There is also this review, which also presents some views on Det. Loki's character:

In Prisoners, a movie replete with complicated, showy characters, Detective Loki—played by Gyllenhaal—is an indecipherable question mark. Solemn and, for the most part, non-emotive, he's harboring more than a few inner demons. It's obvious from the way he blinks incessantly, a nervous habit that could mean he's a former drug addict, or, at one point in time, suffered from some kind of psychosis. There's no question that he's a lonely guy. The first time we see Loki, he's eating alone inside an empty Chinese restaurant on Thanksgiving night, trying to scam extra fortune cookies out of the waitress.

The script, written by Aaron Guzikowski, doesn't provide any concrete background information about Loki. The rest of the bleak and engrossing film's tormented characters, on the other hand, are given more obvious layers, namely grieving father Keller Dover (Hugh Jackman), a blue-collar repairman whose young daughter and her neighborhood friend have been abducted. Loki's the acting detective on the case, and his no-fail record precedes him, even if Keller doesn't trust Loki's abilities and decides to take matters in his own dirty hands—e.g., kidnapping the lead suspect, the brain-damaged Alex Jones (Paul Dano), boarding him up inside an abandoned building's decrepit bathroom, and torturing him.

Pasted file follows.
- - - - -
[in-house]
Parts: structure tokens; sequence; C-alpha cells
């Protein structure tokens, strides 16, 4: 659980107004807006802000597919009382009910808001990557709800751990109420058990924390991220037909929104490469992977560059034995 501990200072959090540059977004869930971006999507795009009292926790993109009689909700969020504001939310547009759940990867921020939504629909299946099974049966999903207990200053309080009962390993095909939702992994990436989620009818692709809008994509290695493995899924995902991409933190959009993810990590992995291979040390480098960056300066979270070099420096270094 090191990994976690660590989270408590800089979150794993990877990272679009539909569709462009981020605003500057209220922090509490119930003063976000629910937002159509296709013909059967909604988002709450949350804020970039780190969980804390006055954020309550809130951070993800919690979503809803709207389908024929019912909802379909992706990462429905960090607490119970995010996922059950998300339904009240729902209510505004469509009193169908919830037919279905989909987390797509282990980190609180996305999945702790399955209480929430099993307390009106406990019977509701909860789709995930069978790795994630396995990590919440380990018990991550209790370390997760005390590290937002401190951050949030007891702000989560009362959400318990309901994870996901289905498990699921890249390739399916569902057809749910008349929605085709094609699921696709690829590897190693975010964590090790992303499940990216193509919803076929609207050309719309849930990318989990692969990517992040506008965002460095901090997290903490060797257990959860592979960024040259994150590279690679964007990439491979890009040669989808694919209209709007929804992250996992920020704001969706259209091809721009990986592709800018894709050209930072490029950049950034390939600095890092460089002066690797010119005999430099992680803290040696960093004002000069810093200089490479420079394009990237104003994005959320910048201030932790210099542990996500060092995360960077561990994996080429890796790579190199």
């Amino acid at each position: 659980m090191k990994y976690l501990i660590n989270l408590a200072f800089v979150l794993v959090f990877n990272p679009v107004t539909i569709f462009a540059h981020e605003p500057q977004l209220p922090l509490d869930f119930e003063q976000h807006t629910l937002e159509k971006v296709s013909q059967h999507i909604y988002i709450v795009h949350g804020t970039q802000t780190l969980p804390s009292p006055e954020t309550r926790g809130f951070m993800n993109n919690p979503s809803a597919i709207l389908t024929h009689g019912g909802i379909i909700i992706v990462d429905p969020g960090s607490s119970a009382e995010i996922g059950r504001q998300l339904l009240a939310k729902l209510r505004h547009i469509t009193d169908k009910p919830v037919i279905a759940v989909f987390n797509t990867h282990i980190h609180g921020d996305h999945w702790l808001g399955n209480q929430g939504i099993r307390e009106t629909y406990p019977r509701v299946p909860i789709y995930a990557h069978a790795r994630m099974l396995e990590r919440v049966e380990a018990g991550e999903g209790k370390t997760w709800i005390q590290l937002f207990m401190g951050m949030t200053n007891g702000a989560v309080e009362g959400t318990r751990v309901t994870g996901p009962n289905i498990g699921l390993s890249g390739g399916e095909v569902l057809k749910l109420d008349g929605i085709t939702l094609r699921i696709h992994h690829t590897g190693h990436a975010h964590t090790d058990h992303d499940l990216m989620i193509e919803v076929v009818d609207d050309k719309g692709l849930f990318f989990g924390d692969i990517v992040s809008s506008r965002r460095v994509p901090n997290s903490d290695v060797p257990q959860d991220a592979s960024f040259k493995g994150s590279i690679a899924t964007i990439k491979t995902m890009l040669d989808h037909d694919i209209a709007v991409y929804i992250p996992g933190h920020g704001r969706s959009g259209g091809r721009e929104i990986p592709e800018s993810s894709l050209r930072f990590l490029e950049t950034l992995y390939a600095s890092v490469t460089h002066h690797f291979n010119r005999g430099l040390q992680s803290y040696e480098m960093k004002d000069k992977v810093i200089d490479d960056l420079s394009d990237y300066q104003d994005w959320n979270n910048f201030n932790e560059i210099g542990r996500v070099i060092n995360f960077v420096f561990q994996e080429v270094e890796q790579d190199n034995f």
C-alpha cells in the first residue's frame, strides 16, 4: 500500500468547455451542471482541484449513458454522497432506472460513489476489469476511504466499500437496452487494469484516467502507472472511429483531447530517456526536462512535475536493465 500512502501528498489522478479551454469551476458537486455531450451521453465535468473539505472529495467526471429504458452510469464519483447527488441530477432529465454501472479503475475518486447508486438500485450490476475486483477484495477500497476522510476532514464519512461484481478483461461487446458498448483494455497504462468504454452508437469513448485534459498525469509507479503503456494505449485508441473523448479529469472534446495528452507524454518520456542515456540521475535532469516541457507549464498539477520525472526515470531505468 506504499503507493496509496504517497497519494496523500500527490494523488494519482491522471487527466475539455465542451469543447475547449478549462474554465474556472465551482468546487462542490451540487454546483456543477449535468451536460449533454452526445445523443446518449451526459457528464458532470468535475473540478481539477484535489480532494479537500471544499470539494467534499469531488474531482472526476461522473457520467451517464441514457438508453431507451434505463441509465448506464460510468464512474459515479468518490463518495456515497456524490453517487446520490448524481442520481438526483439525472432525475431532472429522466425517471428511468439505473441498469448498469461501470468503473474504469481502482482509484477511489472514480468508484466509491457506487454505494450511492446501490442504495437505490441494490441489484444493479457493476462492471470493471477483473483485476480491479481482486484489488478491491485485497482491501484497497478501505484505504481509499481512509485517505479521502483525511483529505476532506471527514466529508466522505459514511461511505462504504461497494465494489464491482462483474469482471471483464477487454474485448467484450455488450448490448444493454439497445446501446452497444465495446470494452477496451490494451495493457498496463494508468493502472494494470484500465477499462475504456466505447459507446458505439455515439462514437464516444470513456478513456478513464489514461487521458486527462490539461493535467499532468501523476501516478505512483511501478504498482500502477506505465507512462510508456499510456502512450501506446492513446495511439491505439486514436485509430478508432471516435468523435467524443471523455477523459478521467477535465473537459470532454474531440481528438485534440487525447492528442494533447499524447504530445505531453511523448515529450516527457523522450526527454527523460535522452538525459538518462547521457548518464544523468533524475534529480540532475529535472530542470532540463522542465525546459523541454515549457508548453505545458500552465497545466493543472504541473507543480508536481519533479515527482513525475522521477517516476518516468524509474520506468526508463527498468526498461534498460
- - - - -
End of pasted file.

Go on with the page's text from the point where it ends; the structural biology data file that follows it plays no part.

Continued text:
There are moments early into Prisoners where you're left frustrated, wishing that Loki would show some kind of emotion. After all, he's investigating the possible homicides of two girls who haven't even entered grade school yet. Yet Gyllenhaal doesn't let you hate Loki, or even scoff at his monotone approach to crime-solving. There's an underlying melancholy to the character visible in Gyllenhaal's eyes —he's on the verge of breaking down, it's only a question of when. And then the catalyst for self-implosion happens in one particularly brutal scene, and that's it. Loki snaps, and it's animalistic and sorrowful. He's hurting badly. Whether something's conjured up past memories or he's simply reacting in the moment doesn't matter. As Loki treats his desktop keyboard like a head-banging rocker would his guitar after an especially raucous performance, Gyllenhaal's tapping into something primal, something explosive. From that point on, he's the most compelling thing about Prisoners.